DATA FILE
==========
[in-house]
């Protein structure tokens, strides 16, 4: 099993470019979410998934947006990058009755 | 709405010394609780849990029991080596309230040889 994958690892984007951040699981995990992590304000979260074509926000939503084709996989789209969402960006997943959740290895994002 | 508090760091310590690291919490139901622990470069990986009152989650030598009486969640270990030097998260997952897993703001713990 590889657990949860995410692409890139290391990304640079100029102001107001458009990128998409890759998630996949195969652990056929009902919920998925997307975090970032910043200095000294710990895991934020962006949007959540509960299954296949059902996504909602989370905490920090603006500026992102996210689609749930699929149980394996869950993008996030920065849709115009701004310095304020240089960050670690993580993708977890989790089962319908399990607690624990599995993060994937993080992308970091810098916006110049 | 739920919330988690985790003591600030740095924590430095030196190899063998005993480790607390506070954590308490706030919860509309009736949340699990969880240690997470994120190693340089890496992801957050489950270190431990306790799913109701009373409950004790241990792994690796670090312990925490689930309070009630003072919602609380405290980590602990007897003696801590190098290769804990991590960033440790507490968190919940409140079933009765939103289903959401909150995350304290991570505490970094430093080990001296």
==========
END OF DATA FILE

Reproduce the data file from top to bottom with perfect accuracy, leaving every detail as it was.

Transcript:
[in-house]
């Protein structure tokens, strides 16, 4: 099993470019979410998934947006990058009755 | 709405010394609780849990029991080596309230040889 994958690892984007951040699981995990992590304000979260074509926000939503084709996989789209969402960006997943959740290895994002 | 508090760091310590690291919490139901622990470069990986009152989650030598009486969640270990030097998260997952897993703001713990 590889657990949860995410692409890139290391990304640079100029102001107001458009990128998409890759998630996949195969652990056929009902919920998925997307975090970032910043200095000294710990895991934020962006949007959540509960299954296949059902996504909602989370905490920090603006500026992102996210689609749930699929149980394996869950993008996030920065849709115009701004310095304020240089960050670690993580993708977890989790089962319908399990607690624990599995993060994937993080992308970091810098916006110049 | 739920919330988690985790003591600030740095924590430095030196190899063998005993480790607390506070954590308490706030919860509309009736949340699990969880240690997470994120190693340089890496992801957050489950270190431990306790799913109701009373409950004790241990792994690796670090312990925490689930309070009630003072919602609380405290980590602990007897003696801590190098290769804990991590960033440790507490968190919940409140079933009765939103289903959401909150995350304290991570505490970094430093080990001296």